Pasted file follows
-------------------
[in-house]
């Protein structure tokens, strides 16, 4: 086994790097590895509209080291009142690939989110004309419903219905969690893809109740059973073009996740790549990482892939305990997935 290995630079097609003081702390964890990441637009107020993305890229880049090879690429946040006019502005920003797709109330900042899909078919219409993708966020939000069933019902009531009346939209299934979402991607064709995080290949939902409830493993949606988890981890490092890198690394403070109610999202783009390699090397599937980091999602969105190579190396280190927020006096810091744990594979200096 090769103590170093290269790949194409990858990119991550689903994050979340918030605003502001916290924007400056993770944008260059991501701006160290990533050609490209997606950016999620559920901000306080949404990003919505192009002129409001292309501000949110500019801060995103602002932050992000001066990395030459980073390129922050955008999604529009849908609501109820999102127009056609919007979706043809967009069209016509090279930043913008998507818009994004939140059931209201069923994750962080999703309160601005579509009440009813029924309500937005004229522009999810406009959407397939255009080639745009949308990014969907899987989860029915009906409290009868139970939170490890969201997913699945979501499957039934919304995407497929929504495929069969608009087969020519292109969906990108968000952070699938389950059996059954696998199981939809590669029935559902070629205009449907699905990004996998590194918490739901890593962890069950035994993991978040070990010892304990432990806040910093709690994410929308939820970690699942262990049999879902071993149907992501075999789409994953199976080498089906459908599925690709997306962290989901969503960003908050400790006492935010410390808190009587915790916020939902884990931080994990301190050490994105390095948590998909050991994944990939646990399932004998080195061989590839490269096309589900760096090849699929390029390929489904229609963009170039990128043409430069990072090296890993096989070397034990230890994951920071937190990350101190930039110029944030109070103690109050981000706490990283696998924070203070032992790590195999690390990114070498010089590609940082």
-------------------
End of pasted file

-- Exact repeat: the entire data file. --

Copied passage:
[in-house]
């Protein structure tokens, strides 16, 4: 086994790097590895509209080291009142690939989110004309419903219905969690893809109740059973073009996740790549990482892939305990997935 290995630079097609003081702390964890990441637009107020993305890229880049090879690429946040006019502005920003797709109330900042899909078919219409993708966020939000069933019902009531009346939209299934979402991607064709995080290949939902409830493993949606988890981890490092890198690394403070109610999202783009390699090397599937980091999602969105190579190396280190927020006096810091744990594979200096 090769103590170093290269790949194409990858990119991550689903994050979340918030605003502001916290924007400056993770944008260059991501701006160290990533050609490209997606950016999620559920901000306080949404990003919505192009002129409001292309501000949110500019801060995103602002932050992000001066990395030459980073390129922050955008999604529009849908609501109820999102127009056609919007979706043809967009069209016509090279930043913008998507818009994004939140059931209201069923994750962080999703309160601005579509009440009813029924309500937005004229522009999810406009959407397939255009080639745009949308990014969907899987989860029915009906409290009868139970939170490890969201997913699945979501499957039934919304995407497929929504495929069969608009087969020519292109969906990108968000952070699938389950059996059954696998199981939809590669029935559902070629205009449907699905990004996998590194918490739901890593962890069950035994993991978040070990010892304990432990806040910093709690994410929308939820970690699942262990049999879902071993149907992501075999789409994953199976080498089906459908599925690709997306962290989901969503960003908050400790006492935010410390808190009587915790916020939902884990931080994990301190050490994105390095948590998909050991994944990939646990399932004998080195061989590839490269096309589900760096090849699929390029390929489904229609963009170039990128043409430069990072090296890993096989070397034990230890994951920071937190990350101190930039110029944030109070103690109050981000706490990283696998924070203070032992790590195999690390990114070498010089590609940082």